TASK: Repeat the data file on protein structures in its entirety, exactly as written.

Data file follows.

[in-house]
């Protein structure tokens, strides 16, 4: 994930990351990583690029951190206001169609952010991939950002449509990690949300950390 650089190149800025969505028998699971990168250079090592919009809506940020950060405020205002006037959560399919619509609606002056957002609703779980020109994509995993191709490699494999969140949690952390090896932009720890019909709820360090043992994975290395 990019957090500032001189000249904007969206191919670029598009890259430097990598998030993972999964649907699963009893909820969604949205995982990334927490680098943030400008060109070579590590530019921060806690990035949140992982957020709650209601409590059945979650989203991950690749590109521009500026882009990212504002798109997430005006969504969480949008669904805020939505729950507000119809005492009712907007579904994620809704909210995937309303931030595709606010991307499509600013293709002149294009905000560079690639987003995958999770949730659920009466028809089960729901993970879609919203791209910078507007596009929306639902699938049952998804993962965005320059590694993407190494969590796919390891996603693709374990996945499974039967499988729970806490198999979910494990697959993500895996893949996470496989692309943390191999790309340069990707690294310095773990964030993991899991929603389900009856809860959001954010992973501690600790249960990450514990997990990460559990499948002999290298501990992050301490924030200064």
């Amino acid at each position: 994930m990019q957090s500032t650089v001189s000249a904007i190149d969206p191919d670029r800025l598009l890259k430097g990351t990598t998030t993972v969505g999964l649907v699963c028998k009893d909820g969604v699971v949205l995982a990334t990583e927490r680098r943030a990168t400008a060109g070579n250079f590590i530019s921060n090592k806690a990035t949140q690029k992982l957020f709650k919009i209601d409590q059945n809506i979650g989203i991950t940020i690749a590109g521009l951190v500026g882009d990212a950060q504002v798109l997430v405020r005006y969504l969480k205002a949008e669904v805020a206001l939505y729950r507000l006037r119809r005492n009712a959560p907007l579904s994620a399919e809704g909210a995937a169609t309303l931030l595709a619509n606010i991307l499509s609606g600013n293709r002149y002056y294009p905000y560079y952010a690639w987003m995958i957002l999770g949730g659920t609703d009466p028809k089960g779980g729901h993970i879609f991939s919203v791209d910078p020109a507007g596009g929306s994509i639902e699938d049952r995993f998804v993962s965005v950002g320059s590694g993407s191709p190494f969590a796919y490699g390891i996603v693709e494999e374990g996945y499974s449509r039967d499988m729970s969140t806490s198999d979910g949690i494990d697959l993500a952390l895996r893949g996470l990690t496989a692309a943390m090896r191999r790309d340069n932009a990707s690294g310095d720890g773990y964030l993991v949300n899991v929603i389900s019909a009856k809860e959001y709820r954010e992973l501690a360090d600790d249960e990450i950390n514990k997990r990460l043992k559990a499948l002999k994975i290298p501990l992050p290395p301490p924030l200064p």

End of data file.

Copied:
[in-house]
């Protein structure tokens, strides 16, 4: 994930990351990583690029951190206001169609952010991939950002449509990690949300950390 650089190149800025969505028998699971990168250079090592919009809506940020950060405020205002006037959560399919619509609606002056957002609703779980020109994509995993191709490699494999969140949690952390090896932009720890019909709820360090043992994975290395 990019957090500032001189000249904007969206191919670029598009890259430097990598998030993972999964649907699963009893909820969604949205995982990334927490680098943030400008060109070579590590530019921060806690990035949140992982957020709650209601409590059945979650989203991950690749590109521009500026882009990212504002798109997430005006969504969480949008669904805020939505729950507000119809005492009712907007579904994620809704909210995937309303931030595709606010991307499509600013293709002149294009905000560079690639987003995958999770949730659920009466028809089960729901993970879609919203791209910078507007596009929306639902699938049952998804993962965005320059590694993407190494969590796919390891996603693709374990996945499974039967499988729970806490198999979910494990697959993500895996893949996470496989692309943390191999790309340069990707690294310095773990964030993991899991929603389900009856809860959001954010992973501690600790249960990450514990997990990460559990499948002999290298501990992050301490924030200064």
């Amino acid at each position: 994930m990019q957090s500032t650089v001189s000249a904007i190149d969206p191919d670029r800025l598009l890259k430097g990351t990598t998030t993972v969505g999964l649907v699963c028998k009893d909820g969604v699971v949205l995982a990334t990583e927490r680098r943030a990168t400008a060109g070579n250079f590590i530019s921060n090592k806690a990035t949140q690029k992982l957020f709650k919009i209601d409590q059945n809506i979650g989203i991950t940020i690749a590109g521009l951190v500026g882009d990212a950060q504002v798109l997430v405020r005006y969504l969480k205002a949008e669904v805020a206001l939505y729950r507000l006037r119809r005492n009712a959560p907007l579904s994620a399919e809704g909210a995937a169609t309303l931030l595709a619509n606010i991307l499509s609606g600013n293709r002149y002056y294009p905000y560079y952010a690639w987003m995958i957002l999770g949730g659920t609703d009466p028809k089960g779980g729901h993970i879609f991939s919203v791209d910078p020109a507007g596009g929306s994509i639902e699938d049952r995993f998804v993962s965005v950002g320059s590694g993407s191709p190494f969590a796919y490699g390891i996603v693709e494999e374990g996945y499974s449509r039967d499988m729970s969140t806490s198999d979910g949690i494990d697959l993500a952390l895996r893949g996470l990690t496989a692309a943390m090896r191999r790309d340069n932009a990707s690294g310095d720890g773990y964030l993991v949300n899991v929603i389900s019909a009856k809860e959001y709820r954010e992973l501690a360090d600790d249960e990450i950390n514990k997990r990460l043992k559990a499948l002999k994975i290298p501990l992050p290395p301490p924030l200064p």